The winners of the 1776’s Second Challenge Cup from Left to Right: Radiator Labs' Meg Sutton, Twiga Fruits' Grant Brooke, Cognotion's Jonathan Dariyanani and Reliefwatch's Daniel Yu. Image Credit: Technical
The winners of the 1776’s Second Challenge Cup from Left to Right: Radiator Labs' Meg Sutton, Twiga Fruits' Grant Brooke, Cognotion's Jonathan Dariyanani and Reliefwatch's Daniel Yu. Image Credit: Technical

Startup Incubators Partnering to Identify Kampala’s Most Promising Startups As Part of International Competition Featuring $1M in Funding Opportunities

Global startup incubator and seed fund 1776 and Hive Colab today announced they will join forces in Kampala on 4th December, 2015 to host Challenge Cup 2016, an annual global competition spanning more than 50 cities around the world to identify the most promising startups with the best ideas to solve the world’s biggest challenges.

The event underscores Kampala’s vibrant startup community and the contributions its innovators are making in tackling some of the world’s most difficult and intractable social challenges.

“We’re thrilled to join with Hive Colab to bring the Challenge Cup to Kampala, home to an inspiring community of entrepreneurs who are focused on solving the complex, intractable problems that affect millions,” said 1776 co-founder Donna Harris. “More than just a competition, the Challenge Cup is a global movement to help identify the most promising startups and give them an opportunity to share their vision on a global stage. We can’t wait to see what Kampala has to offer.”

Challenge Cup participants compete for $1 million in prizes as well as the chance to connect with the investors, customers, media and other key relationships that can help them succeed on a global scale.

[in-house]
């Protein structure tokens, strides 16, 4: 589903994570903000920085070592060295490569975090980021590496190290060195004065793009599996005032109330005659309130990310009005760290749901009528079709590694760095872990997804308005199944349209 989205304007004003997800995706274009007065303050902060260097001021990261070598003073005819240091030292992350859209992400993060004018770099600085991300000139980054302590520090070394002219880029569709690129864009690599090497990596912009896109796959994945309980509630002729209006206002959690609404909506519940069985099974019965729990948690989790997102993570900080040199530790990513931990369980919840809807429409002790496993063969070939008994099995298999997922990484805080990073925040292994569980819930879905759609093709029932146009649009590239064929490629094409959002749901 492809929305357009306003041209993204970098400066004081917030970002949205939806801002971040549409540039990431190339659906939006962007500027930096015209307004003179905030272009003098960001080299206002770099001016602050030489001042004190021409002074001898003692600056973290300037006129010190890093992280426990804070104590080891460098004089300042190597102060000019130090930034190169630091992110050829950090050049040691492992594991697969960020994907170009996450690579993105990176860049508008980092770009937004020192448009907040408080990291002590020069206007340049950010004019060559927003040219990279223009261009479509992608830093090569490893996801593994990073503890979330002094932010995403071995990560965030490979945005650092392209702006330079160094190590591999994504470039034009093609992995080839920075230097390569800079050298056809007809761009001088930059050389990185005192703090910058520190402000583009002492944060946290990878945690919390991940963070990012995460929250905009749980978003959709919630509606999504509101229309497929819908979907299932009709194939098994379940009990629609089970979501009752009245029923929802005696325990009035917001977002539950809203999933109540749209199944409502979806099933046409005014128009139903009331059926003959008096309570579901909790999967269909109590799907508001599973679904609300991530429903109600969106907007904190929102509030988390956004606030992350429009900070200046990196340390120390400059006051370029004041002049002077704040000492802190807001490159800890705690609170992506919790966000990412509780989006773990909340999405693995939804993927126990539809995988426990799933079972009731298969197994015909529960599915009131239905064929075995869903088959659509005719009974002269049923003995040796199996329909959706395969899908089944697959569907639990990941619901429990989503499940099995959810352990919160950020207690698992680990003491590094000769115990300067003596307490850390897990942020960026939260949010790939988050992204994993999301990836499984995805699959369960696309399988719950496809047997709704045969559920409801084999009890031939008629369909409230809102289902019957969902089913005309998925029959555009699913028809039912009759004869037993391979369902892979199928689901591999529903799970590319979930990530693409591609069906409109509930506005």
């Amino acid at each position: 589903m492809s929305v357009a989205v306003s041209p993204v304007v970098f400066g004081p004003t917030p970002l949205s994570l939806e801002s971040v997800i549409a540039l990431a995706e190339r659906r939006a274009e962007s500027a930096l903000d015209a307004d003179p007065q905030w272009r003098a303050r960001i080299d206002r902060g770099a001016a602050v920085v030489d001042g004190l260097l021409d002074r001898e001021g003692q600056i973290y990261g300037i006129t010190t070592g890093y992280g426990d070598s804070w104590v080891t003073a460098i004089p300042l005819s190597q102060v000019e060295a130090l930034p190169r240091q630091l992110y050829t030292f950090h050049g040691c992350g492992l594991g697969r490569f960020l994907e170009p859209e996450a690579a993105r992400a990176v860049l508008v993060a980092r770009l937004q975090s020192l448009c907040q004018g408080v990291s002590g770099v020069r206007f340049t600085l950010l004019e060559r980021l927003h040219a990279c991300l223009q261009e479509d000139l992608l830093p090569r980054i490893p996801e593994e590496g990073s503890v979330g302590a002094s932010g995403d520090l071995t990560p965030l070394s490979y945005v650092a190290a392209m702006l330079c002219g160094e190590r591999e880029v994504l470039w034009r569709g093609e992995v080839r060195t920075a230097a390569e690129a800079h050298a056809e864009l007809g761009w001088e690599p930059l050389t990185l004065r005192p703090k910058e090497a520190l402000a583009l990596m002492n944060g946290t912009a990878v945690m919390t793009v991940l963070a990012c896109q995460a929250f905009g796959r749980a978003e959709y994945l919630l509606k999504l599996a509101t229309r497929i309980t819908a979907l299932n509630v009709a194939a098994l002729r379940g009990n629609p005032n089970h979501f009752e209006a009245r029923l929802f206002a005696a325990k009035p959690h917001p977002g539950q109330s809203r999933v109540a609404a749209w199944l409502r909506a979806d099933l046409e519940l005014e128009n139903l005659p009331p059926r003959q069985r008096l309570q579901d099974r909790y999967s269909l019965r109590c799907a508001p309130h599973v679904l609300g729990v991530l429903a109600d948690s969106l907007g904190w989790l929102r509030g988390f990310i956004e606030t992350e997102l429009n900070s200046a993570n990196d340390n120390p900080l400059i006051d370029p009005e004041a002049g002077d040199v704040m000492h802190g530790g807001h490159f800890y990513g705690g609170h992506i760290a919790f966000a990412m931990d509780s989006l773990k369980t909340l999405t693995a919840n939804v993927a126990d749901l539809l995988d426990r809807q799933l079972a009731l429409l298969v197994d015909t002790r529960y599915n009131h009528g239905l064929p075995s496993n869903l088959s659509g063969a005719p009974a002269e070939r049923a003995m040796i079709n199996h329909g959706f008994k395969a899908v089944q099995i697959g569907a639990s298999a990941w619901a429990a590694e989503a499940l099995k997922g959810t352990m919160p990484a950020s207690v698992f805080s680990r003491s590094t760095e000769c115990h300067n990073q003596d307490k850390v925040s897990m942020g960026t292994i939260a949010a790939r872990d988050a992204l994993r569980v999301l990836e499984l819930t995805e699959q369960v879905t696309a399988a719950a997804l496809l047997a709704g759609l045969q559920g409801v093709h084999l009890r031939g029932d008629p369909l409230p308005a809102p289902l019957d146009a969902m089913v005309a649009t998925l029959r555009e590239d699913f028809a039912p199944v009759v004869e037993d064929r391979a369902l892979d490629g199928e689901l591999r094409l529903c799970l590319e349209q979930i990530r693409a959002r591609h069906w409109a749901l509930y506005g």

“With each new innovation, Kampala’s entrepreneurs are driving transformative change here at home and beyond,” said Barbara Birungi. “We are excited to partner with 1776 and the Challenge Cup to provide these leaders with a platform for accessing global resources that will help them grow their companies and achieve their full potential.”

Including Kampala, Challenge Cup 2016 will take place in more than 50 cities around the world, ranging from traditional startup hubs to emerging cities. Collectively, the cities will select 135 startups to participate in 9 regional competitions—Eastern North America, Eastern Mediterranean/Europe, Africa, Western North America, Western Europe, Eastern Asia, Latin America, Middle East/North Africa, and India/SE Asia/Oceania—during which the field will be winnowed down to 45 startup competitors. These 45 regional winners will join 45 additional wildcard slots to compete for $1 million in cash prizes and funding at the global finals in Washington, D.C. during 1776’s Challenge Festival, a week long festival in June 2016 exploring innovation in regulated markets. During the Challenge Festival, these startups will also have an opportunity to access the business insights, coveted connections and sophisticated expertise they most need to grow and scale.

To power Challenge Cup 2016, 1776 is partnering with two unique organizations whose combined reach will enable the Challenge Cup to be unlike any other global program. This year, the Challenge Cup is being presented in partnership with investment firm Revolution, an active champion for the emergence of entrepreneurial communities and startups outside of Silicon Valley. Additionally, 1776 has joined with the Global Entrepreneurship Network (GEN), which works on the ground in 150 countries to advance entrepreneurship around the world, to engage startup communities on every continent to participate in the Challenge Cup.

This is the third year of the Challenge Cup, following two enormously successful rounds that resulted in 1776 investments in several startups from around the world. The winner of the inaugural Challenge Cup was HandUp, a groundbreaking platform based in San Francisco that matches specific online donors to homeless people in need. The winner of Challenge Cup 2015 was Twiga Foods, a company that has created a market solution to solve the problem of rising food prices across Africa and is based in Nairobi—proving thattomorrow’s highly scalable success stories can and will come from all over the globe.

Through Challenge Cup, entrepreneurs are not only connected to the investors and mentors they need to succeed, but corporations and policymakers in some of the world’s most entrenched industries and government entities are introduced to these innovators’ fresh ideas that have the potential to solve big, difficult challenges.